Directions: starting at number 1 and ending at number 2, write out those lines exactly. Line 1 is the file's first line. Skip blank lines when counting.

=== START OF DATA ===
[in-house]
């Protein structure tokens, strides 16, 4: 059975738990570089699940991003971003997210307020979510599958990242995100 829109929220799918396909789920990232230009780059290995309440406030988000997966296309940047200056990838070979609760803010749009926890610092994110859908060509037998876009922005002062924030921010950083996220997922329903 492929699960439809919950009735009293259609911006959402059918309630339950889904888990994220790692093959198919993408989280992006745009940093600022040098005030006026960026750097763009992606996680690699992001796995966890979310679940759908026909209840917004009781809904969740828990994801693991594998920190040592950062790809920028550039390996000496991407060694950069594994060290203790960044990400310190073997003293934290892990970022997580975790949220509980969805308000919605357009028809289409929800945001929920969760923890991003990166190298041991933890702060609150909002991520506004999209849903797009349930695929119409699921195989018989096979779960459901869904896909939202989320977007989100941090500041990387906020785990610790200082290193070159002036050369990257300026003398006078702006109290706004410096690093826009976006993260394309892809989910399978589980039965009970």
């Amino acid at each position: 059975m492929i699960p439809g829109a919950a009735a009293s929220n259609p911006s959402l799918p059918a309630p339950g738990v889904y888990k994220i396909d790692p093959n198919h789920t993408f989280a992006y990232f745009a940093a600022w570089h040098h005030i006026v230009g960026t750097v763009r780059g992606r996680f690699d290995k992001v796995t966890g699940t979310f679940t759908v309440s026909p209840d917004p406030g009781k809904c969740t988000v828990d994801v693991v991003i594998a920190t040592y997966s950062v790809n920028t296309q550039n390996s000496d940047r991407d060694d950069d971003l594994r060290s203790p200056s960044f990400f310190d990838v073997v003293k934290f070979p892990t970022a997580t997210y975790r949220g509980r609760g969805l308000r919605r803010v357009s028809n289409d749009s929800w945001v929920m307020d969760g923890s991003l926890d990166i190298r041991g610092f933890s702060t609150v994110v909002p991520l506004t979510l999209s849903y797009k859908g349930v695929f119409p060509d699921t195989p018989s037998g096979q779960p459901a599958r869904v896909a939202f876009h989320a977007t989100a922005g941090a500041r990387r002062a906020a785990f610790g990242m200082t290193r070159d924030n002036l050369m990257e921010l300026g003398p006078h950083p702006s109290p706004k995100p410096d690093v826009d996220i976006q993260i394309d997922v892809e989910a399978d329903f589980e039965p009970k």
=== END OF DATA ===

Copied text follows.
[in-house]
């Protein structure tokens, strides 16, 4: 059975738990570089699940991003971003997210307020979510599958990242995100 829109929220799918396909789920990232230009780059290995309440406030988000997966296309940047200056990838070979609760803010749009926890610092994110859908060509037998876009922005002062924030921010950083996220997922329903 492929699960439809919950009735009293259609911006959402059918309630339950889904888990994220790692093959198919993408989280992006745009940093600022040098005030006026960026750097763009992606996680690699992001796995966890979310679940759908026909209840917004009781809904969740828990994801693991594998920190040592950062790809920028550039390996000496991407060694950069594994060290203790960044990400310190073997003293934290892990970022997580975790949220509980969805308000919605357009028809289409929800945001929920969760923890991003990166190298041991933890702060609150909002991520506004999209849903797009349930695929119409699921195989018989096979779960459901869904896909939202989320977007989100941090500041990387906020785990610790200082290193070159002036050369990257300026003398006078702006109290706004410096690093826009976006993260394309892809989910399978589980039965009970």